Visualization better and complimentary than Big Data – ISCRAM2012

Posted on May 10, 2012  /  0 Comments

David Ebert, the second keynote speaker at the ISCRAM2012, in his talk says – “Recently, big data analytics has become the buzz in international news and corporate campaigns as the technology to change the future. However, while necessary in our modern data deluge of over one zetabyte of digital data, the common big data analytics approach tends to utilize only computational power and algorithms to turn data into information and then knowledge and provide an answer to the responder or decision maker using the system. In contrast, visual analytics capitalizes on the best and complimentary abilities of both components of the human-computer decision-making process through iterative, interactive visual interfaces to leverage and supplement the cognitive capabilities of the human user.”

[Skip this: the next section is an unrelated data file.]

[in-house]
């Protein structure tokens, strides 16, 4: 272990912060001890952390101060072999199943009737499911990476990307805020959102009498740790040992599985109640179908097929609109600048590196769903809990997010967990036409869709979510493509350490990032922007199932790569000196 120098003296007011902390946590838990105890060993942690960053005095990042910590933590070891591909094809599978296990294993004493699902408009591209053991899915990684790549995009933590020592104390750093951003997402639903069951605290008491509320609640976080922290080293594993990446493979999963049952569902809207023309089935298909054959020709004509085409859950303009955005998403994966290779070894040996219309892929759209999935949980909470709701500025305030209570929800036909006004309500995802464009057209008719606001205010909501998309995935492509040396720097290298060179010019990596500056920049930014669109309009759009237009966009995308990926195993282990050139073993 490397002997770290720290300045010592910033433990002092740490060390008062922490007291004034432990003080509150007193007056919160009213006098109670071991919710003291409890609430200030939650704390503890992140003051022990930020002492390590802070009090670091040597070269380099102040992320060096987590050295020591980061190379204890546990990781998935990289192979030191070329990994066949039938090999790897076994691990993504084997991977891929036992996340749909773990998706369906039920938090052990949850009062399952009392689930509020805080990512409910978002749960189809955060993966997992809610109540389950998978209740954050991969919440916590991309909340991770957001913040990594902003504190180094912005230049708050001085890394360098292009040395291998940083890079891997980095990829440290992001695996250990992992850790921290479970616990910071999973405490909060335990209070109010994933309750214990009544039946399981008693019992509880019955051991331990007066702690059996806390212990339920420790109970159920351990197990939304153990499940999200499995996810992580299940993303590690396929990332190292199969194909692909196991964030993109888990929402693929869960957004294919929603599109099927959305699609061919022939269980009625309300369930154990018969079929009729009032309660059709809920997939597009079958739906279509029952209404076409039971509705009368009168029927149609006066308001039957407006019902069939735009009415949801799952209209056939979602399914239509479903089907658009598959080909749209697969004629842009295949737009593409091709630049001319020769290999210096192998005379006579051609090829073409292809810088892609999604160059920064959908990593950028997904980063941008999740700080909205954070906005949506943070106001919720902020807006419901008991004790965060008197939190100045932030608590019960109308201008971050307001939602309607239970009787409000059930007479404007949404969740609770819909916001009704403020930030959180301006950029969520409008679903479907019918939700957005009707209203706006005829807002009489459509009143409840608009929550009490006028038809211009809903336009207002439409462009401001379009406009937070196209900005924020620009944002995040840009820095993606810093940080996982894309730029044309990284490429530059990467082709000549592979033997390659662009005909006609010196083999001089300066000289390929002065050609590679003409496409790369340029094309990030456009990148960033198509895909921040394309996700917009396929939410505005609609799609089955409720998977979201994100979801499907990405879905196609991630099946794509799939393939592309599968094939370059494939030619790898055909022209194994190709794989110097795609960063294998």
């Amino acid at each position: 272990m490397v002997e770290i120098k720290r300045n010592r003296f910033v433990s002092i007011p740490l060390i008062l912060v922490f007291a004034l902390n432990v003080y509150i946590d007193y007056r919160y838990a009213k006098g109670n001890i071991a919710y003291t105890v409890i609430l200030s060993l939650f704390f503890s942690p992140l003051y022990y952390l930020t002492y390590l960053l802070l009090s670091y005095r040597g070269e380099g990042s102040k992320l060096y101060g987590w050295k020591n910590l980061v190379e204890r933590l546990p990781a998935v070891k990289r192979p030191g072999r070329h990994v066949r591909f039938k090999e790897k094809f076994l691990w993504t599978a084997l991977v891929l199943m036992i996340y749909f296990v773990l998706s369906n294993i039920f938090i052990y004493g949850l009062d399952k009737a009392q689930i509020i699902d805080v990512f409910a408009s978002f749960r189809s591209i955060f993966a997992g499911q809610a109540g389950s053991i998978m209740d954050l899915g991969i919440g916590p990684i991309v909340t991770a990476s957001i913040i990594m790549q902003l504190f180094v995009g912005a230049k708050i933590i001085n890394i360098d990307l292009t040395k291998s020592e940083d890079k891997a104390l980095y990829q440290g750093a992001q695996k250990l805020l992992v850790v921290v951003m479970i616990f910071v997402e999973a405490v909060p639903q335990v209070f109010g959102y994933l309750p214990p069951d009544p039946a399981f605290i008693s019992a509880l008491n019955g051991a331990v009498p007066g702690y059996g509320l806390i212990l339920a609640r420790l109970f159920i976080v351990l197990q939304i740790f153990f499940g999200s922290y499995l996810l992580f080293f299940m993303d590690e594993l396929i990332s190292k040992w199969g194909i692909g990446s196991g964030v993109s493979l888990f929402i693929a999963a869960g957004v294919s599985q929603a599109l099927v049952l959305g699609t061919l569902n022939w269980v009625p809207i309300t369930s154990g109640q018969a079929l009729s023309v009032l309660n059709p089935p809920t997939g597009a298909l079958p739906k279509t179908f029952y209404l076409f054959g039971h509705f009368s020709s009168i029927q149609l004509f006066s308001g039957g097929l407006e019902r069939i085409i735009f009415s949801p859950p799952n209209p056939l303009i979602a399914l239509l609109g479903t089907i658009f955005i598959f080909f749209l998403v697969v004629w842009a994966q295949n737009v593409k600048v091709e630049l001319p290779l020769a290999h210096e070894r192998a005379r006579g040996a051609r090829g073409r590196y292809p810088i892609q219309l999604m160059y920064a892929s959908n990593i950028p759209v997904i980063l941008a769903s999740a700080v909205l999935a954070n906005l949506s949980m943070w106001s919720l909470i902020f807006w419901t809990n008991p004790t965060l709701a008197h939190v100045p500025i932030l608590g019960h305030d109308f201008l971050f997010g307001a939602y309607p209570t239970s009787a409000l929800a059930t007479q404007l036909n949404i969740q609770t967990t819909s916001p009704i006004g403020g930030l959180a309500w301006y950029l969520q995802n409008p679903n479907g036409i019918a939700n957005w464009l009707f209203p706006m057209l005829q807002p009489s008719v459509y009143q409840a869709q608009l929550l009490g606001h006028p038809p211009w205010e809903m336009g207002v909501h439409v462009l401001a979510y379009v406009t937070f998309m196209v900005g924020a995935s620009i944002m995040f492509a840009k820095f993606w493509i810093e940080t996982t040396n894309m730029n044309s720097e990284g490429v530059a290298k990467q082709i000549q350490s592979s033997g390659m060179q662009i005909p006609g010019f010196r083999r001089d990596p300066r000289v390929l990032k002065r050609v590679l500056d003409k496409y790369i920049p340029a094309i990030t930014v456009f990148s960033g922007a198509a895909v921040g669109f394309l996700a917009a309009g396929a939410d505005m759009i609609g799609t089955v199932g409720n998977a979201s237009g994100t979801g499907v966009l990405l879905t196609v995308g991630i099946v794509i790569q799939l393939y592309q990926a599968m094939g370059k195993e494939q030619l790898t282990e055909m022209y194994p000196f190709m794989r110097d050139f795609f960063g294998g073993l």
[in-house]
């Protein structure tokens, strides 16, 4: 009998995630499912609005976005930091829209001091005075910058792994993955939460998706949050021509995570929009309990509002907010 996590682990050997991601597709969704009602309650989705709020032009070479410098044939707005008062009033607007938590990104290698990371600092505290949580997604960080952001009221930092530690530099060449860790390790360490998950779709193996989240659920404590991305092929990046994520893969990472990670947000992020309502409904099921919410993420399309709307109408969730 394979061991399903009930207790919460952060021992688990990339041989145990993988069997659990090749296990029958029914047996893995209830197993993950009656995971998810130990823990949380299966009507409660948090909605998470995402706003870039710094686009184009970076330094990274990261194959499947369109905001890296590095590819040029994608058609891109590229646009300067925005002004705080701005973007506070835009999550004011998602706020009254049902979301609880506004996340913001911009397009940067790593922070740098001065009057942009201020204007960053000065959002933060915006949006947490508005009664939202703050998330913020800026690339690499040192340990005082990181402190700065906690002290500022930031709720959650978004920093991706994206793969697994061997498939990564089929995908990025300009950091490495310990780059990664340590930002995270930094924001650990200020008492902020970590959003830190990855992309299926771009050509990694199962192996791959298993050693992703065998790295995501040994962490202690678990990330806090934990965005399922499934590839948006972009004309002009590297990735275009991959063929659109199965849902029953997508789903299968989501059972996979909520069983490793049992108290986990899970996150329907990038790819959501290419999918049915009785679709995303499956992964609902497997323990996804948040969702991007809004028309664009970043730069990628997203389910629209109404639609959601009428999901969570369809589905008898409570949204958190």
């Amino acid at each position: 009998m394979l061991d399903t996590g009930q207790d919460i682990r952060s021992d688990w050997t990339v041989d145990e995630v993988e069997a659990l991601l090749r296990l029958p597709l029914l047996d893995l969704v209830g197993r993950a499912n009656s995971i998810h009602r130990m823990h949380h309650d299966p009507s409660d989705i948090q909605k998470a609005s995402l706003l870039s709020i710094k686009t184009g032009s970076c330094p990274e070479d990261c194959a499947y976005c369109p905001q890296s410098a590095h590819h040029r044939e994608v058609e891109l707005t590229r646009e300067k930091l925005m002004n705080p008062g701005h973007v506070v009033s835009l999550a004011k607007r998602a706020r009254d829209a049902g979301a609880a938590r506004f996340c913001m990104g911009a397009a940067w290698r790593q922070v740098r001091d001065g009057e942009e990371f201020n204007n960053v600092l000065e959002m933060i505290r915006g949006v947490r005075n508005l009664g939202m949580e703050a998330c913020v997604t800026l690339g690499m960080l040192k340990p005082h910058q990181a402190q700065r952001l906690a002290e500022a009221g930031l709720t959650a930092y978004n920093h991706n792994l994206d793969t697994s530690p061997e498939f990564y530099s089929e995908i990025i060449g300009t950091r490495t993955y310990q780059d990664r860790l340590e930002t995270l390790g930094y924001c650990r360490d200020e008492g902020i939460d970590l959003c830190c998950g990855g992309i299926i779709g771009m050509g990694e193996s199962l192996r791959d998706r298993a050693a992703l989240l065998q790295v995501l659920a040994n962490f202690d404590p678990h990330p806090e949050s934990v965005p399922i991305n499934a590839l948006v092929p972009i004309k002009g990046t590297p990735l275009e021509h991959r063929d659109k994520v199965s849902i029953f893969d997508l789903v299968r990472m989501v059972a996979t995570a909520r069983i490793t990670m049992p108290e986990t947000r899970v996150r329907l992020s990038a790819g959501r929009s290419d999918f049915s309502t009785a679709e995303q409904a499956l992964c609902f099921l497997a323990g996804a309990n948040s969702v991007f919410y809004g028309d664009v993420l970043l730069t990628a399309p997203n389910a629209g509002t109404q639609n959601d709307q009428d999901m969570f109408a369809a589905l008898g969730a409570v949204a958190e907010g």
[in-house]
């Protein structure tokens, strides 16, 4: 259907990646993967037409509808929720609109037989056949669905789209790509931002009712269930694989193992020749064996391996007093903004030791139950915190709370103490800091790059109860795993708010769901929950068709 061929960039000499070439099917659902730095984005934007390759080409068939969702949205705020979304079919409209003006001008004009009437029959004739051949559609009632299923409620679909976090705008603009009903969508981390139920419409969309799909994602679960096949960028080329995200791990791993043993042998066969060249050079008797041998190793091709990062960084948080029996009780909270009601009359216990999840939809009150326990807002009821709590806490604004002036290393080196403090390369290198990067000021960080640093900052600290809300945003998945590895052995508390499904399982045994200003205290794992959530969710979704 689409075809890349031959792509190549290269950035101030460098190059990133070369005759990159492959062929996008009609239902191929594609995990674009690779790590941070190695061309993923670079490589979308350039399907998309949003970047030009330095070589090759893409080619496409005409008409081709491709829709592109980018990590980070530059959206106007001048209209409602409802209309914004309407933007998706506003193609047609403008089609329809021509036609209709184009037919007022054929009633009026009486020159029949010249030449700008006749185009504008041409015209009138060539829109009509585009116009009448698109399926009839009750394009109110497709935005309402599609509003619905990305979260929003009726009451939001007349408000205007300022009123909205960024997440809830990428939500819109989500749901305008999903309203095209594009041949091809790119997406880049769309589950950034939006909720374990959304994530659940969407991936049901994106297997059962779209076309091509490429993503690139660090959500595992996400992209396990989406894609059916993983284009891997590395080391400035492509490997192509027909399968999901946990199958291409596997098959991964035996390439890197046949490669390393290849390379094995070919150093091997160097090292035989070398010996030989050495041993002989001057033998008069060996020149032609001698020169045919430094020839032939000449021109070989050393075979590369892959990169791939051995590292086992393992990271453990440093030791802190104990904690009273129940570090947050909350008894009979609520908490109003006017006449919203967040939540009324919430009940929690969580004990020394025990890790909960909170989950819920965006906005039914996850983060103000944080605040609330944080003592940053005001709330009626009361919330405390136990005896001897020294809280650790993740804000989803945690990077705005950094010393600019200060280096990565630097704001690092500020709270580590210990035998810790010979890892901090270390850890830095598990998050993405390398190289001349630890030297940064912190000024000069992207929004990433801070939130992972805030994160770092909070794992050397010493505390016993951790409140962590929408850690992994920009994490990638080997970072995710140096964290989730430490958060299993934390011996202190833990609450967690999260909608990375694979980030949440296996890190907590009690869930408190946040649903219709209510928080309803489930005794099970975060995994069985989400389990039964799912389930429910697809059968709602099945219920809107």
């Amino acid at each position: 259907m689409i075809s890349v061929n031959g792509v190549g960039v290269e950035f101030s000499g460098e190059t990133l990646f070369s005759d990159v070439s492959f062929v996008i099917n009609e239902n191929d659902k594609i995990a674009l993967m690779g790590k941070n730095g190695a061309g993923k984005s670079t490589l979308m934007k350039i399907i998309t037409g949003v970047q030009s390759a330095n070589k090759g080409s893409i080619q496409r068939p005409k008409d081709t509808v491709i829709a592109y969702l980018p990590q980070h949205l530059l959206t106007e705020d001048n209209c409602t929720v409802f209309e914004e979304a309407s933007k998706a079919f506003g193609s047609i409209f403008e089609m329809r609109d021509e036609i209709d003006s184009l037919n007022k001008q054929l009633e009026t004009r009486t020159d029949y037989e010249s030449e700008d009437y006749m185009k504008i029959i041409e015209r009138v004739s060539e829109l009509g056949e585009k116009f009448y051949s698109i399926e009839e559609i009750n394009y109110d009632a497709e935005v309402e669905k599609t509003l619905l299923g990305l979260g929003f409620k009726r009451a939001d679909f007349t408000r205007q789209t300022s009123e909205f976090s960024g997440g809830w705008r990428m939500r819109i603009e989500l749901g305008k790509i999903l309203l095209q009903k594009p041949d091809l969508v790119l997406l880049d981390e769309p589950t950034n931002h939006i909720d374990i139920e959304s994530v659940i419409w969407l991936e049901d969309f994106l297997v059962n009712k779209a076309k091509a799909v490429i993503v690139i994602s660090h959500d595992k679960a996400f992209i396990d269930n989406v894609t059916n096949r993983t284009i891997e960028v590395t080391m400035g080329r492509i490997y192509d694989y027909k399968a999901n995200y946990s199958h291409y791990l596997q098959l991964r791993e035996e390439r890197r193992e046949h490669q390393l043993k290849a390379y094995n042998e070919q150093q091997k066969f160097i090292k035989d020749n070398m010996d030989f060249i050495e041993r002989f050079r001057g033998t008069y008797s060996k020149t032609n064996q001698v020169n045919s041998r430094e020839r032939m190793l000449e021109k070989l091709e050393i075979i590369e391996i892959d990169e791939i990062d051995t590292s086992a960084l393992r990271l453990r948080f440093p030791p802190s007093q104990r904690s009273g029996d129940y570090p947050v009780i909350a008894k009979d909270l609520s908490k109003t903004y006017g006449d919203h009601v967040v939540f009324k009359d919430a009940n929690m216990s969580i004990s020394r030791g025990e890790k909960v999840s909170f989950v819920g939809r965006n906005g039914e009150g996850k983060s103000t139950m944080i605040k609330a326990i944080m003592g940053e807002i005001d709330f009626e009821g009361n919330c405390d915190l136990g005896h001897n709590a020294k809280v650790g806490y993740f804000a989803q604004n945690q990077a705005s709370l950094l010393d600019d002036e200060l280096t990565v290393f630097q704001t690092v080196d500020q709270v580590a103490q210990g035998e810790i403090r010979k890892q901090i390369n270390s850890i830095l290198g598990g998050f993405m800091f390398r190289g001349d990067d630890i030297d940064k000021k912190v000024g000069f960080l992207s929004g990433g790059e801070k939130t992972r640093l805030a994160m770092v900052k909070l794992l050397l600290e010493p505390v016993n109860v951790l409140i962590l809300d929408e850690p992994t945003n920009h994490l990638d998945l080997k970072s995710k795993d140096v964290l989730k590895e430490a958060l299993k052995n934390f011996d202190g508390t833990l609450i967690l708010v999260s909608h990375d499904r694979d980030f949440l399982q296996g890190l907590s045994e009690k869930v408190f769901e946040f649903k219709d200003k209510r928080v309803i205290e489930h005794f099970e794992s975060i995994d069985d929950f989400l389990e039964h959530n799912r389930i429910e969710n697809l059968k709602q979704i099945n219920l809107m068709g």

In our Real-Time Biosurveillance work, this is exactly what we did; thus, take the over 100s of records coming from each clinical facility every day, then present them to Epidemiologists using temporal and spatial data visualization methods offered by the T-Cube Web Interface. Additionally, provide them with tools to drill into and apply statistical analyses methods to look for unusual patterns in the large data set. However, my talk at ISCRAM2012 was not on the health work but on the voice-based emergency communication to offer easy to use and affordable technologies for enhancing Community Emergency Response Team members with information exchange.

David emphasized that ontologies and data dictionaries can improve data quality; moreover, machine learning systems improve the ROC and AMOC. Economic theory bounded risk based decision strategy are far more effective than people’s perceptions. Chains of reasoning are a powerful way to and tools that can support such reasoning are what is needed in aid of decision support. Data visualization provides that power. Moreover, visualization is a great way to protect privacy with guided levels of aggregation and access control to avoid ramifications.

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